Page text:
|Matthew Henry's Concise Commentary|
62:8-12 Those who have found the comfort of the ways of God themselves, will invite others into those ways; we shall never have the less for others sharing with us. the good counsel given is, to trust wholly in God. We must so trust in him at all times, as not at any time to put that trust in ourselves, or in any creature, which is to be put in him only. Trust in him to guide us when in doubt, to protect us when in danger, to supply us when in want, to strengthen us for every good word and work. We must lay out wants and our wishes before him, and then patiently submit our wills to his: this is pouring out our hearts. God is a refuge for all, even for as many as will take shelter in him. The psalmist warns against trusting in men. The multitude, those of low degree, are changeable as the wind. The rich and noble seem to have much in their power, and lavish promises; but those that depend on them, are disappointed. Weighed in the balance of Scripture, all that man can do to make us happy is lighter than vanity itself. It is hard to have riches, and not to trust in them if they increase, though by lawful and honest means; but we must take heed, lest we set our affections unduly upon them. A smiling world is the most likely to draw the heart from God, on whom alone it should be set. The consistent believer receives all from God as a trust; and he seeks to use it to his glory, as a steward who must render an account. God hath spoken as it were once for all, that power belongs to him alone. He can punish and destroy. Mercy also belongs to him; and his recompensing the imperfect services of those that believe in him, blotting out their transgressions for the Redeemer's sake, is a proof of abundant mercy, and encourages us to trust in him. Let us trust in his mercy and grace, and abound in his work, expecting mercies from him alone.
Verse 10. - Trust not in oppression (comp. ver. 3). The class that supported Absalom was the class of oppressors in Israel, whom David kept under and restrained as far as possible. The writer warns them against trusting in their power to oppress, since such strength as they have is not their own, but lent them by God. And become not vain in robbery; or, rely not vainly on robbery (Kay). Do not suppose that God will allow you to continue oppressing and robbing. Such a belief is a vain illusion. If riches increase, set not your heart upon them. Even when wealth accumulates naturally, and not as the result of ill-doing, it is not a thing to be trusted or set store by.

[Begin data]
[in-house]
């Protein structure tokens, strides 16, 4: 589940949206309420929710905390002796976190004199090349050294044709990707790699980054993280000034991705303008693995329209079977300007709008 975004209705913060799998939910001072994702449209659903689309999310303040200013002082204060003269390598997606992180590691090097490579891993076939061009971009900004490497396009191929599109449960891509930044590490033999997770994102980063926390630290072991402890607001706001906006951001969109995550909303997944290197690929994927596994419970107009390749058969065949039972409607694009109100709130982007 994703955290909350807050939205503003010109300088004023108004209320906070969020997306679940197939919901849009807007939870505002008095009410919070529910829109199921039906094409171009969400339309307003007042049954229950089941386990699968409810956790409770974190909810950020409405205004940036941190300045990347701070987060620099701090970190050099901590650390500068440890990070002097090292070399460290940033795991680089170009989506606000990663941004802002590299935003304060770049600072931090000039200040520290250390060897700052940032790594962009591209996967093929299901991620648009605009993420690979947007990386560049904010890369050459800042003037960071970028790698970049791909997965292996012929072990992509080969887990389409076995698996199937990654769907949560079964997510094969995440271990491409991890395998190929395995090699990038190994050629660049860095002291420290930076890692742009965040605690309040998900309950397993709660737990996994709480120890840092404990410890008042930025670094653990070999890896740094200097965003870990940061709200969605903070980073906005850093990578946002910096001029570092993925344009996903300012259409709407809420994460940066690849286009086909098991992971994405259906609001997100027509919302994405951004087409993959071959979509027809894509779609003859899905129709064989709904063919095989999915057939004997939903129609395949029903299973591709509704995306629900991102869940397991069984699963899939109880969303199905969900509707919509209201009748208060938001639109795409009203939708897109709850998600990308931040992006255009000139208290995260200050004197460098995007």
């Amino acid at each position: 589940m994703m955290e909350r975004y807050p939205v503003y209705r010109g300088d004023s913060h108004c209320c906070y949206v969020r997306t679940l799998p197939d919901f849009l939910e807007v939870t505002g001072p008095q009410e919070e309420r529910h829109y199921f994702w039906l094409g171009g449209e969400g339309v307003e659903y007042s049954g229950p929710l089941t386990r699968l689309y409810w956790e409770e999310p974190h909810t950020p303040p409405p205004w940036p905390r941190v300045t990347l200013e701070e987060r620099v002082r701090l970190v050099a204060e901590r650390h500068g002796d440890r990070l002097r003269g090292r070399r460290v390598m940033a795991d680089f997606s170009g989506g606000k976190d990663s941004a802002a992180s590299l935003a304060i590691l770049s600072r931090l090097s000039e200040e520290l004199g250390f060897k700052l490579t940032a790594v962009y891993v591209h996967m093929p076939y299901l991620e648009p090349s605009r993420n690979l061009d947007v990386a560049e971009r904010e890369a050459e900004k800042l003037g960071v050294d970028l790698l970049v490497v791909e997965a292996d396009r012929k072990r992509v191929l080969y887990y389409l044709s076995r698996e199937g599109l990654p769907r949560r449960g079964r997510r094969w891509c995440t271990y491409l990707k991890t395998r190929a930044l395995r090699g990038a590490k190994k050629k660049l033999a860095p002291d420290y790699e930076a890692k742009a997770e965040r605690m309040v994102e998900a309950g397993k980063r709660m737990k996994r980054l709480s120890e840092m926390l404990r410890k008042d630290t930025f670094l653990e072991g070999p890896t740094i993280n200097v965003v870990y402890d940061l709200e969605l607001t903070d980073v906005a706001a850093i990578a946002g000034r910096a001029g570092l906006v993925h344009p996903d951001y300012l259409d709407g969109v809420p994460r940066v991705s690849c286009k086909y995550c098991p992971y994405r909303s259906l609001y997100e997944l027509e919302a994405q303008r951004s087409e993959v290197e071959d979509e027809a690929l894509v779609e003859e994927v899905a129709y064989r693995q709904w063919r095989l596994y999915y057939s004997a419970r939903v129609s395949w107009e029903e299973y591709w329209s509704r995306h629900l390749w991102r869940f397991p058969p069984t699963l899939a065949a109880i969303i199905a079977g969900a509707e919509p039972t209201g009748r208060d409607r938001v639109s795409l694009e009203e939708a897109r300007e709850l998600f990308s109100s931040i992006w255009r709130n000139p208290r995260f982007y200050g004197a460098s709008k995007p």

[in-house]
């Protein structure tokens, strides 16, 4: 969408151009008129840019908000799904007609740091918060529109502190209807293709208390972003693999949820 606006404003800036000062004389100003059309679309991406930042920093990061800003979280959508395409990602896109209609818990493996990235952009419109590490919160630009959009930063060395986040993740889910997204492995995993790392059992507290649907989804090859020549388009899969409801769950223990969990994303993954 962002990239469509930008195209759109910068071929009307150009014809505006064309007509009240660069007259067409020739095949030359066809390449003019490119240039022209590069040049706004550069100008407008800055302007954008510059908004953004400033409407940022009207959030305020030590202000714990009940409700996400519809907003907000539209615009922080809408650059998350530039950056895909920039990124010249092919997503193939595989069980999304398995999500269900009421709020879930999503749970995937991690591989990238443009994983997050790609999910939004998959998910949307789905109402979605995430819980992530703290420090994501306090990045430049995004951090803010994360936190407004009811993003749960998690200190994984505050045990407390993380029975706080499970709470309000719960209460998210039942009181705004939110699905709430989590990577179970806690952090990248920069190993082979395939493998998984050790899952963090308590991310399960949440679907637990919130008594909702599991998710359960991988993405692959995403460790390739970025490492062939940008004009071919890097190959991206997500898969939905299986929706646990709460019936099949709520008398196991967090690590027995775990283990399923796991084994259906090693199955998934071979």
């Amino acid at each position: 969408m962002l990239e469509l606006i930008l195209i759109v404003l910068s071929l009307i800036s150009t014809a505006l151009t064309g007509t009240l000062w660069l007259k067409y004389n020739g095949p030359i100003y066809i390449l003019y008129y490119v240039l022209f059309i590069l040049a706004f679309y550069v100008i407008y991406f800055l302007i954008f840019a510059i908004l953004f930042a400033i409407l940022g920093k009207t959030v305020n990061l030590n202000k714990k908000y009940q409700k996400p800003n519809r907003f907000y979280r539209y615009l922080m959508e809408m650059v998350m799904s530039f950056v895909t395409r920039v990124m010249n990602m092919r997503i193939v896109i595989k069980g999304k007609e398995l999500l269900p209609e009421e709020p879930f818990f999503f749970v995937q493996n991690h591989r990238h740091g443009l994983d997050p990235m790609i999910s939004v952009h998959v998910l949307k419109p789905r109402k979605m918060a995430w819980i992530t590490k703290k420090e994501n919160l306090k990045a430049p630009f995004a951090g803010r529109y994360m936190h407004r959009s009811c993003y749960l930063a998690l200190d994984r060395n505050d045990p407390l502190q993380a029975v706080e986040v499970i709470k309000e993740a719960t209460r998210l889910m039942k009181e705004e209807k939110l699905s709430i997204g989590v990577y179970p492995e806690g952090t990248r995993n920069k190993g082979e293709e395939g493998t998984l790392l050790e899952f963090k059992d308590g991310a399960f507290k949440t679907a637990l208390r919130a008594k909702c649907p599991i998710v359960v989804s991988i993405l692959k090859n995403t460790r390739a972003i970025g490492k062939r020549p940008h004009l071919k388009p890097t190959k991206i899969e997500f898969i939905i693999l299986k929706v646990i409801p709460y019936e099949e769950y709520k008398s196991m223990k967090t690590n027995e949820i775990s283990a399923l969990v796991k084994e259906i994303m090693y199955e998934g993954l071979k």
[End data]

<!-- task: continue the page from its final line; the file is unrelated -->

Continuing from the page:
Gill's Exposition of the Entire Bible
Trust not in oppression,.... Either in the power of oppressing others; see Isaiah 30:12; or in riches gotten by oppression, which being put into a man's hand by his friend, he keeps, and will not return them; so Aben Ezra and Kimchi interpret it of mammon unlawfully obtained; mammon of unrighteousness, or unrighteous mammon; see Jeremiah 17:11;
and become not vain in robbery; in riches gotten by open rapine and theft; and men become vain herein when they boast of such riches, place their confidence in them, and think to make atonement for their sins by burnt sacrifices purchased with them, Isaiah 61:8;
if riches increase; in a lawful way, in such manner as the fruits of the earth do, as the word (m) used signifies: if they increase in great abundance from a little, as from one grain of corn many proceed; and insensibly, as the seed sown grows up, a man knows not how, through diligence and the blessing of God from heaven;
set not your heart upon them; your affections on them; they are ensnaring, they are apt to take the heart from God, to draw off the affections from Christ and things above, to choke the word, and lead into many temptations and harmful lusts; let not your hearts be elated, or lifted up with them; be not highminded, or filled with pride and vanity on account of them; nor put any trust in them, for they are uncertain things. Jarchi interprets it of the increase of the riches of others; see Psalm 49:16.
(m) "cum pullulaverit", Montanus; "efflorescunt", Cocceius; "germinant, fructificant", Amama.
Jamieson-Fausset-Brown Bible Commentary
10. Not only are oppression and robbery, which are wicked means of wealth, no grounds of boasting; but even wealth, increasing lawfully, ought not to engross the heart.
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